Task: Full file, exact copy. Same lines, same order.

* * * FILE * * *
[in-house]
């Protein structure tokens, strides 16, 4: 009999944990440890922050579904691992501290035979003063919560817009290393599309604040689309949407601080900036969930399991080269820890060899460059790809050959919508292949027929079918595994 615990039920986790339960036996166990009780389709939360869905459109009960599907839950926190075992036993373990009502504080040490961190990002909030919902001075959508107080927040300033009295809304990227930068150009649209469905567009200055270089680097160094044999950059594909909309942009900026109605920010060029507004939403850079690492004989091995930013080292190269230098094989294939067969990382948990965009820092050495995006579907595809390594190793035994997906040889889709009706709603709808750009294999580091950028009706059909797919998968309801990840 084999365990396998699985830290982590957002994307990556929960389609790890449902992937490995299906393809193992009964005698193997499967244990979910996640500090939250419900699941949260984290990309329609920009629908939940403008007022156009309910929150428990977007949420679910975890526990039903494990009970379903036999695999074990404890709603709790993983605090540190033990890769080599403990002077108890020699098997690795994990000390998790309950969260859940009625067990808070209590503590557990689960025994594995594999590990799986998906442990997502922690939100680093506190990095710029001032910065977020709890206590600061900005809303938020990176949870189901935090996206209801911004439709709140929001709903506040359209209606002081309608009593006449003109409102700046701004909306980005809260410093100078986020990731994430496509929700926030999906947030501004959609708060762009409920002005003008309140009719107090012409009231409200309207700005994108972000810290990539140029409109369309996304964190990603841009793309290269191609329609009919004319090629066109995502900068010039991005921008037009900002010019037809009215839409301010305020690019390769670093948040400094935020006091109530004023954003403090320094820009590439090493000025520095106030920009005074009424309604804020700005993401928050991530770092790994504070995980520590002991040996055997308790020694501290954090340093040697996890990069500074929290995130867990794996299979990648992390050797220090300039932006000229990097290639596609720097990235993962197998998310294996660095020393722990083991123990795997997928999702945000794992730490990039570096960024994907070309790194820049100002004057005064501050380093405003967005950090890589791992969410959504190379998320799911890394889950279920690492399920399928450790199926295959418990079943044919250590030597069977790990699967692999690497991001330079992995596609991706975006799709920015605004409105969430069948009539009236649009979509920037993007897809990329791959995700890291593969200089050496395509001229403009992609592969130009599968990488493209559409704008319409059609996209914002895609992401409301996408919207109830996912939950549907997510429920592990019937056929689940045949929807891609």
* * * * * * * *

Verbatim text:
[in-house]
């Protein structure tokens, strides 16, 4: 009999944990440890922050579904691992501290035979003063919560817009290393599309604040689309949407601080900036969930399991080269820890060899460059790809050959919508292949027929079918595994 615990039920986790339960036996166990009780389709939360869905459109009960599907839950926190075992036993373990009502504080040490961190990002909030919902001075959508107080927040300033009295809304990227930068150009649209469905567009200055270089680097160094044999950059594909909309942009900026109605920010060029507004939403850079690492004989091995930013080292190269230098094989294939067969990382948990965009820092050495995006579907595809390594190793035994997906040889889709009706709603709808750009294999580091950028009706059909797919998968309801990840 084999365990396998699985830290982590957002994307990556929960389609790890449902992937490995299906393809193992009964005698193997499967244990979910996640500090939250419900699941949260984290990309329609920009629908939940403008007022156009309910929150428990977007949420679910975890526990039903494990009970379903036999695999074990404890709603709790993983605090540190033990890769080599403990002077108890020699098997690795994990000390998790309950969260859940009625067990808070209590503590557990689960025994594995594999590990799986998906442990997502922690939100680093506190990095710029001032910065977020709890206590600061900005809303938020990176949870189901935090996206209801911004439709709140929001709903506040359209209606002081309608009593006449003109409102700046701004909306980005809260410093100078986020990731994430496509929700926030999906947030501004959609708060762009409920002005003008309140009719107090012409009231409200309207700005994108972000810290990539140029409109369309996304964190990603841009793309290269191609329609009919004319090629066109995502900068010039991005921008037009900002010019037809009215839409301010305020690019390769670093948040400094935020006091109530004023954003403090320094820009590439090493000025520095106030920009005074009424309604804020700005993401928050991530770092790994504070995980520590002991040996055997308790020694501290954090340093040697996890990069500074929290995130867990794996299979990648992390050797220090300039932006000229990097290639596609720097990235993962197998998310294996660095020393722990083991123990795997997928999702945000794992730490990039570096960024994907070309790194820049100002004057005064501050380093405003967005950090890589791992969410959504190379998320799911890394889950279920690492399920399928450790199926295959418990079943044919250590030597069977790990699967692999690497991001330079992995596609991706975006799709920015605004409105969430069948009539009236649009979509920037993007897809990329791959995700890291593969200089050496395509001229403009992609592969130009599968990488493209559409704008319409059609996209914002895609992401409301996408919207109830996912939950549907997510429920592990019937056929689940045949929807891609």